Marcella Colavecchio keeps a hairdryer in her art studio. When she paints, she paints fast — and her acrylics need to keep up. Art is like a diary entry, she says, it can’t just wait around while things dry. In “Censored,” a virtual show now on view through the online women-centered venue Roaring Artist Gallery, Colavecchio rips open the diary with all new work: colorful, figural, and a touch radical.
The show’s large-scale nudes are reminiscent of the British artist Jenny Saville’s paintings: imperfect and unapologetic female figures that confront our cultural pathology of casual misogyny. Marcella tells me she often uses her own body as the model. As both author and subject, the work becomes a reclamation of the self.
“Censored” features 29 paintings: cropped bodies and contraindicated colors. A realness that doesn’t need anyone’s approval. The 12-part series, “Monochrome,” captures a trans model in full-frontal contrapposto. Her “Low Threshold” paintings blend classical figuration with bright-colored beauty. And the large-scale neon nude, “Is This Showing Too Much Skin,” commands like a matador.
Our recent conversation about her new show, and everything leading up to it, made one thing perfectly clear: Marcella isn’t waiting for the paint to dry.
Barbara Purcell: You moved to Austin a few years back from the Northeast. What brought you to this city?
Marcella Colavecchio: There isn’t really a contemporary art scene where I’m from in Connecticut; people prefer sailboat paintings and landscapes for their homes. My previous job used to bring me to Austin, and the first time I flew down here, something clicked. The city felt so fresh and inviting for my type of weird.
BP: I read somewhere that you attended the Lyme Academy for Fine Arts while still in high school, and studied with a noted Yale art professor/portraitist. What was it like having such a unique opportunity at that age?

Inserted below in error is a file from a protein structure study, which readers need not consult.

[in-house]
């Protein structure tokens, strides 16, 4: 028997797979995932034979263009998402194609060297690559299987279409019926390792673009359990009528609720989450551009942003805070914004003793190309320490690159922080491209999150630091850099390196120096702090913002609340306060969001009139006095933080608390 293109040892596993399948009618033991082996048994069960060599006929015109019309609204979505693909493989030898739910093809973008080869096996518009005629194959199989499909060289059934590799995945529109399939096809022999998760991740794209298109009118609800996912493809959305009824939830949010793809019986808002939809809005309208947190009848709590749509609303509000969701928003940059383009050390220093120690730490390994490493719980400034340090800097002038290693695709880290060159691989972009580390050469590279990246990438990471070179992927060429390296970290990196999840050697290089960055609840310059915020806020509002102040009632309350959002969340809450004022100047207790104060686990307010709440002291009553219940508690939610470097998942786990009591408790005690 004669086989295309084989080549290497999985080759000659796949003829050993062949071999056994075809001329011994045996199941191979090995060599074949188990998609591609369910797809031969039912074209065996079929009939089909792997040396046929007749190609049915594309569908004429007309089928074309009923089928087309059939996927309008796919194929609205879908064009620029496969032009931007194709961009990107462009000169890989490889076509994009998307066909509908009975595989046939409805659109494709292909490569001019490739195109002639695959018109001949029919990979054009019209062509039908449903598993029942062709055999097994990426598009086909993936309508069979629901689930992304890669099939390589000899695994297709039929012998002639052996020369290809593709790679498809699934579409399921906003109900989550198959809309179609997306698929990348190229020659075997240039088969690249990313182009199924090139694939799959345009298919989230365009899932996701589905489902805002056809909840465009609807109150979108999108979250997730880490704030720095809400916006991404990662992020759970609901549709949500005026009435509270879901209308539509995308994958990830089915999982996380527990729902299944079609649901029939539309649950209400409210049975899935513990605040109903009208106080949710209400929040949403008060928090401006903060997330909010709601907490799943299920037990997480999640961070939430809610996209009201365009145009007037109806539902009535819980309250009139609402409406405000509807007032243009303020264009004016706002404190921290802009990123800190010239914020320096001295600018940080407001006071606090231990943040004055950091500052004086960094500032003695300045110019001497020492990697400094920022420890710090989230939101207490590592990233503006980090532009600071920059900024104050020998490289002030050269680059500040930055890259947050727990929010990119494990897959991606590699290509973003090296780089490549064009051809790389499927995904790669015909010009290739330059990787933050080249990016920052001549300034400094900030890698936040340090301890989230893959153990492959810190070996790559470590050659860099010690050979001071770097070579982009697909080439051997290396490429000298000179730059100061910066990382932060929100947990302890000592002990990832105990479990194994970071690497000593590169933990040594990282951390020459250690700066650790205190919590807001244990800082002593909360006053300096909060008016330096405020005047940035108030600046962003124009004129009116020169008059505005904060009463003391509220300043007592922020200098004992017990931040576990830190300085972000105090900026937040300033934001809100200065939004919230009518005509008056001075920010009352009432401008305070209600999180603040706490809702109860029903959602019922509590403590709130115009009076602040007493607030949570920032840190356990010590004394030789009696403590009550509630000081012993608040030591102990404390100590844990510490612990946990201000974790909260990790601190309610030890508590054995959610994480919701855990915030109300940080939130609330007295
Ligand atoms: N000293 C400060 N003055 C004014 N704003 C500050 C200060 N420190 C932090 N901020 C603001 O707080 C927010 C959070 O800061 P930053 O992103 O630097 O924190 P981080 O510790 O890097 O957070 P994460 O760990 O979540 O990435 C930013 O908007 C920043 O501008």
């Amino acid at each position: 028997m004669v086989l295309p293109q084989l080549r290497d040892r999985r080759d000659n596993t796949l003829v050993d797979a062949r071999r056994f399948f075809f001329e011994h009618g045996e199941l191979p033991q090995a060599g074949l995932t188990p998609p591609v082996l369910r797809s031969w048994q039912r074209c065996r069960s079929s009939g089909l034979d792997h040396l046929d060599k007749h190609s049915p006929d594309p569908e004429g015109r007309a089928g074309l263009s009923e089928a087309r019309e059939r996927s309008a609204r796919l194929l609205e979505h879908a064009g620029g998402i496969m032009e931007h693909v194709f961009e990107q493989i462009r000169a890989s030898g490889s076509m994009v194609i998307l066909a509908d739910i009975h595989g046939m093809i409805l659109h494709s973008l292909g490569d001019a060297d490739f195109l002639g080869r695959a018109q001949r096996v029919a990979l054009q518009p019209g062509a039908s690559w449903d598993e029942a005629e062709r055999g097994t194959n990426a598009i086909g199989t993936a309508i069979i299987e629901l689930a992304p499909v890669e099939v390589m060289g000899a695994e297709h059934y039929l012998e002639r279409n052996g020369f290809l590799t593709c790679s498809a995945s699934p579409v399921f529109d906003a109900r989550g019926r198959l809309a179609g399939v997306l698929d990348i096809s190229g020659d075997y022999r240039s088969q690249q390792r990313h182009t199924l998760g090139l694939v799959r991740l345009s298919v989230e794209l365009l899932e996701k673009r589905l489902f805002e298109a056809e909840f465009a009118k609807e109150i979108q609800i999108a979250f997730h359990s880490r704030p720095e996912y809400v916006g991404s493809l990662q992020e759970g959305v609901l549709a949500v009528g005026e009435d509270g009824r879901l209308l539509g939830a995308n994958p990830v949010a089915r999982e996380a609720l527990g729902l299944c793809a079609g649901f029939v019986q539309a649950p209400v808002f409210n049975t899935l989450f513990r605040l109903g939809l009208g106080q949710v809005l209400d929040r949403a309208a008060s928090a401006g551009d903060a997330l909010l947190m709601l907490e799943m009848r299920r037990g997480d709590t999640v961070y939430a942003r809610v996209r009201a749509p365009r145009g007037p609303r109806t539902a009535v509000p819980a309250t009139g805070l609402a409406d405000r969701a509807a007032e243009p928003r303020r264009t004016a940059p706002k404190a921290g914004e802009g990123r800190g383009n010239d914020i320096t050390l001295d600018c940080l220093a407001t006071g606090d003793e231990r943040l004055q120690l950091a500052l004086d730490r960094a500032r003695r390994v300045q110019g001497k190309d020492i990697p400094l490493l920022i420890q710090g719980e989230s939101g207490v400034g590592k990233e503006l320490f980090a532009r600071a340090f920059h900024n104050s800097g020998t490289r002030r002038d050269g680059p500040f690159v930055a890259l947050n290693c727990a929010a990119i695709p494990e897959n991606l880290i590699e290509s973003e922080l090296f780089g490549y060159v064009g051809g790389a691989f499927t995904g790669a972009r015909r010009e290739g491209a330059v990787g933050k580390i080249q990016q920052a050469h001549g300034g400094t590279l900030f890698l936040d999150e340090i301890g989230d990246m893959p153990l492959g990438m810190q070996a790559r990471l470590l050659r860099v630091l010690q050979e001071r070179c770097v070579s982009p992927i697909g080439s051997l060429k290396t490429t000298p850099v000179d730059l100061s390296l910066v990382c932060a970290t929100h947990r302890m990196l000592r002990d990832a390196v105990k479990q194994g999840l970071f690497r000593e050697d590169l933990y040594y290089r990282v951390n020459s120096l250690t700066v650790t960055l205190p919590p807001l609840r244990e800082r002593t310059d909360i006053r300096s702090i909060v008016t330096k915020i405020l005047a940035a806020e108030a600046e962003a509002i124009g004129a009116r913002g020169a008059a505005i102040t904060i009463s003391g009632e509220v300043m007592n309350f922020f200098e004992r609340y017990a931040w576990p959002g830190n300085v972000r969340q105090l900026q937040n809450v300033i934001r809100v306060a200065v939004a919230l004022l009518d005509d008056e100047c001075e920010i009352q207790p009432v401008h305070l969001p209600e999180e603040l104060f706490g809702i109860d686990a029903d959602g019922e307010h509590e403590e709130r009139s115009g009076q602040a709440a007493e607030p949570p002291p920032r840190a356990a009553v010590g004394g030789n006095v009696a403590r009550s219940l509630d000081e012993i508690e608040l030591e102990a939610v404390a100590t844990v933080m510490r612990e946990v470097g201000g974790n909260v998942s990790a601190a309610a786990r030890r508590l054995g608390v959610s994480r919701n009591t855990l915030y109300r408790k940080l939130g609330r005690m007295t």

MC: Lyme Academy offered a program for high schoolers who were serious about art. It was taught by Deane Keller, who was known as the “Father of Human Anatomy.” He would give a lecture at the beginning of each 8-hour studio day, and then we’d get to work. He wrote the “Draftsman Handbook” which contained all his secrets for drawing the human figure. It was basically his life’s work and only students at Lyme received a copy. It’s really hard to find now, even on Amazon. Keller taught the program for two years — my junior and senior year — before passing away in his 90s. I learned everything I know about the human body from him, I never took another anatomy class. After that it was all self study, lots of trial and error.
BP: Given your strong foundation in drawing, did you consider going to art school?
MC: I couldn’t afford it. My parents emigrated here from Italy, and worked really hard to make ends meet. I went to a state school near where we lived in Stamford and I got a full-time job. I would come home at night and paint, but it was all work that felt very lost because I was lost. My parents admired my interest in drawing the figure — they always loved Italian renaissance art — but I was their only child, and they wanted me to have a family and be successful. I ended up settling down with someone who shared their views. I was doing everything to make everyone else happy, but I wasn’t happy. When I turned 30, I had a mid-life crisis. I asked myself: what am I ever going to be remembered for? So I made huge changes in my life. My parents really respect that I’ve gotten this far. My dad was also an artist when he was young, an abstract painter, but when he and my mom moved to America, he let that all go. Now he’s patiently waiting for retirement so he can get back to it.
BP: Your colors are addictive! How did you start using such a wild palette?
MC: I’ve always been fascinated by cinematic and stage lighting. My high school redid its auditorium my senior year, and they gave all the old lighting to our art department. I used to create very dramatic stage lighting for my skeleton practices. It was unique and a little haunting, so I started to light my paintings that same way. I’ve more recently discovered different lighting techniques through 1970s horror movies like “Suspiria.” So now I’m using color gels on my models while shooting. It has such an incredible effect, the different combinations of pinks and greens or oranges. Being in Austin, I love neon. I’ll be in the car with my partner, stopped at a light, and start looking at the red shining on his face. That’s a moment everyone experiences, but they never really take the time to capture it — how that artificial light interacts with us.